Sampling, Biting, and the Postmodern Subversion of Hip Hop

Palgrave Macmillan (2021)
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Abstract

Drawing on the culture’s history before and after the birth of rap music, this book argues that the values attributed to Hip Hop by ‘postmodern’ scholars stand in stark contrast with those that not only implicitly guided its aesthetic elements, but are explicitly voiced by Hip Hop’s pioneers and rap music’s most consequential artists. It argues that the structural evacuation of the voices of its founders and organic intellectuals in the postmodern theorization of Hip Hop has foreclosed the culture’s ethical values and political goals from scholarly view, undermining its unity and progress. Through a historically informed critique of the hegemonic theoretical framework in Hip Hop Studies, and a re-centering of the culture’s fundamental proscription against ‘biting,' this book articulates and defends the aesthetic and ethical values of Hip Hop against their concealment and subversion by an academic discourse that merely ‘samples’ the culture for its own reactionary ends.

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Chapters

‘Sounding Black’: Theorizing Blackness in Justin Adams Burton’s Posthuman Rap

Because the marketable products of Hip Hop have become nearly synonymous in the popular and scholarly imagination with Black expression and resistance, this chapter offers a close reading of Justin Adams Burton’s Posthuman Rap, in order to reveal the distorting and potentially dangerous consequences... see more

‘Make Something Original’: Hip Hop Sampling from the ‘Golden Era’ to the Wu-Tang Clan

Because the application of the postmodern framework to Hip Hop is usually justified through the use of sampling technology, this chapter turns to the work of Rakim—who introduced sampling to recorded rap music—in order to demonstrate the explicit continuity between the values of original culture, an... see more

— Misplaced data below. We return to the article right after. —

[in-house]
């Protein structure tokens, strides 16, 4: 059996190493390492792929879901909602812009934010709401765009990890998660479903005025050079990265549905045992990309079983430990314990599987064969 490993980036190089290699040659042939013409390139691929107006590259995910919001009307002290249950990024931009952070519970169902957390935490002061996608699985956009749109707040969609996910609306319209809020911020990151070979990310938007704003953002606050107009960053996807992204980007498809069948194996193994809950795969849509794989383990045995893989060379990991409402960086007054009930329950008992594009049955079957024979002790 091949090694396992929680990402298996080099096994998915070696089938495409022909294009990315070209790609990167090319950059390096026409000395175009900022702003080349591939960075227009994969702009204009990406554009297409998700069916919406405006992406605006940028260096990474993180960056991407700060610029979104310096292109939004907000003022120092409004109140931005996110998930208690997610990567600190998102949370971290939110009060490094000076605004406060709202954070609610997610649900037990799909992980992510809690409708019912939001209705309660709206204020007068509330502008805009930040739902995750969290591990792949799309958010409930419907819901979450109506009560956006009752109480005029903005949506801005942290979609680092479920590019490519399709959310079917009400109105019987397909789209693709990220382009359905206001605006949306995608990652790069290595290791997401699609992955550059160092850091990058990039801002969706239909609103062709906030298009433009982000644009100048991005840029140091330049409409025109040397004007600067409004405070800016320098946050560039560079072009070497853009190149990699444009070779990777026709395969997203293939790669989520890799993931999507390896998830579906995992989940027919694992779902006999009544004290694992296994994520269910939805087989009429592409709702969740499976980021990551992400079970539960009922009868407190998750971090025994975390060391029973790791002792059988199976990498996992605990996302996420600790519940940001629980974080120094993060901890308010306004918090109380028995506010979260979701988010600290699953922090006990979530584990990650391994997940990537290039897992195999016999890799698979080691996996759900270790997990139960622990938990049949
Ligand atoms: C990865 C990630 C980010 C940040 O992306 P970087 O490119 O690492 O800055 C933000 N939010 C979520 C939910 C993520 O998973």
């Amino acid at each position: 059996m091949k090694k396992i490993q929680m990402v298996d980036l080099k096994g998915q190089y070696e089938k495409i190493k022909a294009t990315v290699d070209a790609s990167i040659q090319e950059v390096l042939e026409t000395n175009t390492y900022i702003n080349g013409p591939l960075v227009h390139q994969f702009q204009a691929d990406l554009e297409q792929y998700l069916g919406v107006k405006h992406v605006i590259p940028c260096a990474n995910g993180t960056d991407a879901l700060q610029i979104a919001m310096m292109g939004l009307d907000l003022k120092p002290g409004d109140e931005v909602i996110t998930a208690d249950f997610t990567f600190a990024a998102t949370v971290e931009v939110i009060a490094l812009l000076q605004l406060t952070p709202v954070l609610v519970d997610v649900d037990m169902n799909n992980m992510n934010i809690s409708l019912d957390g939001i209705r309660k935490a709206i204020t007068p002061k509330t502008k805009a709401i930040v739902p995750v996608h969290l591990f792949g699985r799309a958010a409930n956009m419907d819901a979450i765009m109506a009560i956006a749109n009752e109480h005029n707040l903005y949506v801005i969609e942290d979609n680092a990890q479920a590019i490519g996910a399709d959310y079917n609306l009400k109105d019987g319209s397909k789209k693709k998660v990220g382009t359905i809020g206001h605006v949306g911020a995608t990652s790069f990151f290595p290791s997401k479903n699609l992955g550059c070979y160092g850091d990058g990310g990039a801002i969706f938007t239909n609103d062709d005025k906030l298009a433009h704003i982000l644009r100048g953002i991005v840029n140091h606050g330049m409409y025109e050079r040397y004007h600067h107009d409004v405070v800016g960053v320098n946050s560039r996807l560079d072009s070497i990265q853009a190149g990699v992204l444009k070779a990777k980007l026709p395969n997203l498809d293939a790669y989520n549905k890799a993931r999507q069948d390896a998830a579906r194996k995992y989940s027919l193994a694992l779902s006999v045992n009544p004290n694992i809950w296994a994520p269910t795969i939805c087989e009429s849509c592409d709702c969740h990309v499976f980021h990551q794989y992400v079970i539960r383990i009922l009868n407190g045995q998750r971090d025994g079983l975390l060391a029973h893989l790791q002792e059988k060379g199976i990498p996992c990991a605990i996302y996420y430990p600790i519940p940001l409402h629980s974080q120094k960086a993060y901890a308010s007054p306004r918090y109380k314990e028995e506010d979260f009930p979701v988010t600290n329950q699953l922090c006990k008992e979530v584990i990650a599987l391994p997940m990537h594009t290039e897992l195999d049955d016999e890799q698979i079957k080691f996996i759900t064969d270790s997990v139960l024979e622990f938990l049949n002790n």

‘Pure Treason, I’ll Tell You Why’: The Erasure of Hip Hop Culture by Rap Music and Postmodern Hip Hop Studies

This chapter describes how Hip Hop’s fundamental proscription against biting was violated, and then effectively obscured, by the distorting appropriation of the Sugarhill Gang’s ‘Rapper’s Delight’; a record which not only gave birth to rap as a form of commercially recorded music, but—in the eyes of... see more

Introduction

Most scholars agree that the aesthetics of Hip Hop also express ethical and political values; however, because rap music has overwhelmingly served as the culture’s public face, and because rap’s most characteristic artistic practice is often understood to be sampling, or the appropriation of previou... see more

Conclusion: Hip Hop Studies after Reactionary Postmodernism

This chapter argues that Hip Hop scholars must not only distinguish the more nuanced, complex, and historically informed philosophies of post-structuralism from the one-dimensional ‘reactionary postmodernism’ or ‘perverse modernism’ that dominates much of the academic humanities; they should, moreov... see more

‘The Fifth Element’: Knowledge, or Hip Hop’s Struggle Against Post-Rap Subversion

This chapter traces the emergence of a fifth, non-aesthetic element within Hip Hop; one which was introduced precisely in order to combat the appropriation of the culture’s aesthetic practices by the rapacious forces of the neoliberal culture industry in the era when rap music was spreading Hip Hop’... see more

‘Never Let an MC Steal Your Rhyme’: The Aesthetics and Values of Hip Hop Culture

This chapter traces the evolution of Hip Hop’s aesthetic practices in the early 1970s, starting with the first of the culture’s elements to emerge—wall writing—and then detailing the progressive emergence of the remaining elements: DJing, Breaking, and finally MCing. It argues that the culture’s hon... see more

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Jim Vernon
York University

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